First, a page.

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Anyone here ever tried it? I worked at a place in the mid seventies and the MD had it done on his car which was a Daimler Sovereign 4.2 and surprisingly it was very good.

I've looked on tinternet at modern systems and they all seem to pipe cold water straight to the inlet manifold, they put some form of jet in the pipe to limit the flow and use inlet vacuum to suck the water into the engine. The idea is the high vacuum and small jet size combine to vapourise the water as it enters the manifold.

The bloke who modified the Daimler used a different technique altogether. He used an old BL plastic header tank (Marina I think) The water was then piped into an old SU carb float bowl. From there he used small bore stainless tube and removed and drilled two holes in the Daimler exhaust manifold. He then tapped the holes and used some type of plumbing fittings which screwed into the prepared holes. He then pushed as much pipe into the exhaust manifold as he dared, in one fitting and out the other and simply tightened the fittings onto the pipe to produce a gas tight seal. The business end of the pipe was simply fed into the air cleaner downstream of the filter. The result was a superheated steam fed more or less straight into the engine. Emissions were virtually nothing and performance and mpg were greatly enhanced.

He even contacted Leyland at Longbridge to try and get them interested but they didn't want to know. He used to run round in a Mini Countryman (remember them?). He had also done the mod on the mini and the local paper, The Express and Star actually did a full page spread on this fellow and road tested the car. He picked up their motoring correspondent early one morning filled it to the brim at the nearest petrol station (£3.20 I think! rolleyes.gif ) then the guy from the paper took over. He drove it hard to the coast and back then did some mixed town and country driving around Stratford and Warwick then came back through the middle of Birmingham and onto Wolverhampton then topped the tank back up to the brim. He was totally amazed that this car had been doing nearly 100 mpg and also noticed that power was way up on the standard car.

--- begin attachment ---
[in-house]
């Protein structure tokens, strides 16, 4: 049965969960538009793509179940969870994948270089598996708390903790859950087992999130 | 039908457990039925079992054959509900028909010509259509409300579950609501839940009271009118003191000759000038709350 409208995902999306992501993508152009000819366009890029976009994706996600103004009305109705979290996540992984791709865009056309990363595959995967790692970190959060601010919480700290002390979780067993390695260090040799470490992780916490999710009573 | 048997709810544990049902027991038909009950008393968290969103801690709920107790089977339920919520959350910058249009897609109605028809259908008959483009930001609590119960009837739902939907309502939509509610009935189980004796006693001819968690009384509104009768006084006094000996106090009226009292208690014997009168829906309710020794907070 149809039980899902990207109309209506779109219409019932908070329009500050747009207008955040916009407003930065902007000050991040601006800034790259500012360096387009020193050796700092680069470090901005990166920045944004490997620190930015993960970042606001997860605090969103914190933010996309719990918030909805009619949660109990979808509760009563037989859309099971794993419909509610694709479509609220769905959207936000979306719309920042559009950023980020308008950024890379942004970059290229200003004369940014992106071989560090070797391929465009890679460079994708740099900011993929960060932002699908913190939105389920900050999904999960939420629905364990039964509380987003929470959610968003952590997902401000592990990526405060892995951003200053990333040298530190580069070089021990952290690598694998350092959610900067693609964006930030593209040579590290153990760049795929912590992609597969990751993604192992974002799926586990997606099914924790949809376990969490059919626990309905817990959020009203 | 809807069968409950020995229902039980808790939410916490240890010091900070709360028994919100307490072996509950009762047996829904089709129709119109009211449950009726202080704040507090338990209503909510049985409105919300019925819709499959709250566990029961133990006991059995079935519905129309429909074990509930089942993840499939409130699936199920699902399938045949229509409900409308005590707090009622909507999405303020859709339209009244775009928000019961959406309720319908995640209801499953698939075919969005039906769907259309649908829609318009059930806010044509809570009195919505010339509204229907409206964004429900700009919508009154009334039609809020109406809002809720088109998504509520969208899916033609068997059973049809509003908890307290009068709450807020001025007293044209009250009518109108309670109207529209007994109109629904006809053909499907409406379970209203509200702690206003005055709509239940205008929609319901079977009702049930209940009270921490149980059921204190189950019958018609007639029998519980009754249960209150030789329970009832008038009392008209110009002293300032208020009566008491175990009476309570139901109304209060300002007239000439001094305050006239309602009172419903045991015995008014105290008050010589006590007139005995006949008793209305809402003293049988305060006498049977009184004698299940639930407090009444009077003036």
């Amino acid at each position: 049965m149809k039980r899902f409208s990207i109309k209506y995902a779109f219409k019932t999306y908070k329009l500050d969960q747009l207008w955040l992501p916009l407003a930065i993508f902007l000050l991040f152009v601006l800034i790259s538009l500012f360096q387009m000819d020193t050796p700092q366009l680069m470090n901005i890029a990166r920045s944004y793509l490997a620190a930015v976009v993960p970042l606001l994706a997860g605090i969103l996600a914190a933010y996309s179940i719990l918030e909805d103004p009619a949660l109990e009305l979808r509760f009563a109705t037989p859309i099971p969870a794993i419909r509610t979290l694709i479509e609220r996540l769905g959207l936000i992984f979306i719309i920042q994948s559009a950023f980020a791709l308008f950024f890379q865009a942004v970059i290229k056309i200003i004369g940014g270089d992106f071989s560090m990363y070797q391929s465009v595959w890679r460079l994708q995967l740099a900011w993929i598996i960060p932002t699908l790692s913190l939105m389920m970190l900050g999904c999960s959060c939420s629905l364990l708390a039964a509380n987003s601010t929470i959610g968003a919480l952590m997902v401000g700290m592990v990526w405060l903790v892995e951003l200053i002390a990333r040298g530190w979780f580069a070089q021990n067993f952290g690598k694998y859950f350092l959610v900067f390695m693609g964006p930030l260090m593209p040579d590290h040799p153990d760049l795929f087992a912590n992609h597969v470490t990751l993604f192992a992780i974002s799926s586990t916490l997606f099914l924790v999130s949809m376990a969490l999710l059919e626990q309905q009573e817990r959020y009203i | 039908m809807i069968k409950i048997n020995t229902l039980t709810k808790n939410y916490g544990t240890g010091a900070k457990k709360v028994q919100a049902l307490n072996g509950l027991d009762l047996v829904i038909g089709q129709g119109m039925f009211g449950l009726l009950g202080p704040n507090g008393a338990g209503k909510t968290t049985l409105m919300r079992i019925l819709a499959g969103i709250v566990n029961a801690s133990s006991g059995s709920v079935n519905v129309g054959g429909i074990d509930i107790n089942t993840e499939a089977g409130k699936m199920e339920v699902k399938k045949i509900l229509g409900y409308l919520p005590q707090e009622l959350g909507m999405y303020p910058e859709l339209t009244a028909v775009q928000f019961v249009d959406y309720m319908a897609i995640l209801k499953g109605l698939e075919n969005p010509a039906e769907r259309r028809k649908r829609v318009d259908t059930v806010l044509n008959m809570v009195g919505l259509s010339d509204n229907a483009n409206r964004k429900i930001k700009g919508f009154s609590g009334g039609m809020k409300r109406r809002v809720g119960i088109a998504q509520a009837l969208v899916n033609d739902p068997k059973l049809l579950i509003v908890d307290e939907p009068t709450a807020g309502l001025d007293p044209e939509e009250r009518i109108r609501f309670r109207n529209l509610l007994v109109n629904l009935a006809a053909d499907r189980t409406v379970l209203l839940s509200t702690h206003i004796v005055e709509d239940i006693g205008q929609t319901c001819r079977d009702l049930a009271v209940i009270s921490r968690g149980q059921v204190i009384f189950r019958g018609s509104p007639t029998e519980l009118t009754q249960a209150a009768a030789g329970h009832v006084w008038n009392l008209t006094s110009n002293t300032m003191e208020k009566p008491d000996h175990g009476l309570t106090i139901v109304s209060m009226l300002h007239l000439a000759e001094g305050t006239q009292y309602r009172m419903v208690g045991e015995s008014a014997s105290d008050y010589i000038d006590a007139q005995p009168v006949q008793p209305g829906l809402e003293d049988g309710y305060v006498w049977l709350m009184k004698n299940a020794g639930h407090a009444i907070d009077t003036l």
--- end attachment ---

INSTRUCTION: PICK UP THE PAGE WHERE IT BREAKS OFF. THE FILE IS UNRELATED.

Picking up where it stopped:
Now that I've bought a petrol BX I've been toying with the idea of trying it out. I wouldn't go so far as drilling the exhaust manifold but maybe wrap some cupro nickel pipe around it for similar results.
I do remember this type of system in several different forms, the water injection shortly gave way to the steam injection system, the idea being, I seem to remember, that the water vapour rapidly expanded after ingnition to increase the compression pressure. I do seem to remember some test done by the motoring magazines of the time with quite favourable results. Whether it was abandoned because of unreliability or purely the relativly low cost of fuel then, I don't know, but it might well be worth experimenting with.

BL not being interested reminded me of something. I used to do diesel conversions using Perkins 4/108 engines, all sorts of ingenuity was called for with different vehicles. One of the problems that arose when power assisted brakes arrived was the provision of a vacuum for the servo. The few diesel cars that were then made used a purpose designed vacuum pump, that was out of the question for me, so I devised my own system. As you will know, there is no air input restriction on a diesel, so no vacuum from the manifold when the throttle was closed, the usual way of providing it for a petrol powered vehicle. I made up a butterfly valve and fitted it in the air intake to the manifold, this was linked by a cable to the throttle, so when the throttle was closed, vacuum was supplied to the servo, directly the throttle was opened the butterfly valve would open fully. This worked brilliantly with the added bonus of quieter and smoother tickover as the compression was reduced.

When the diesel Sherpa van was introduced it uses almost my exact system, with the addition of a carburetter advance capsule to hold the valve open when the vacuum was sufficient - pity I didn't patent it! mad.gif


Very interesting. I'm not sure I understand the working principle though? What water does that improves mpg?

I have a question though, was the amount of steam sucked by the engine just self-regulated by vacuum (by the thickness of the tubing then)? Is there no need for a control system?

This reminds me the things I was reading and seeing on youtube lately -they even sell those "devices" on ebay now- where people hydrolise water to get hydrogen (or hydroxy?) which they then drive in the manifold, also by vacuum. Supposedly the optimum amount of hydroxy for improving combustion is no higher than 4% (by volume, I think). So how do these people know their engine is not sucking more than that? I have no idea because I didn't find anybody that tried to measure it. But I guess their devices produce actually much less than that, so all is fine. Very interesting though. I guess what they do though is overwork their alternator, so they will later pay back any gains in petrol. And from what I read, it is simply more efficient (from the energy point of view) to simply use the current available from the battery to drive an electric motor connected to the engine -just that electric motors are more efficient than hydrolysis-. But in general people that try hydrolysis cannot get that fact...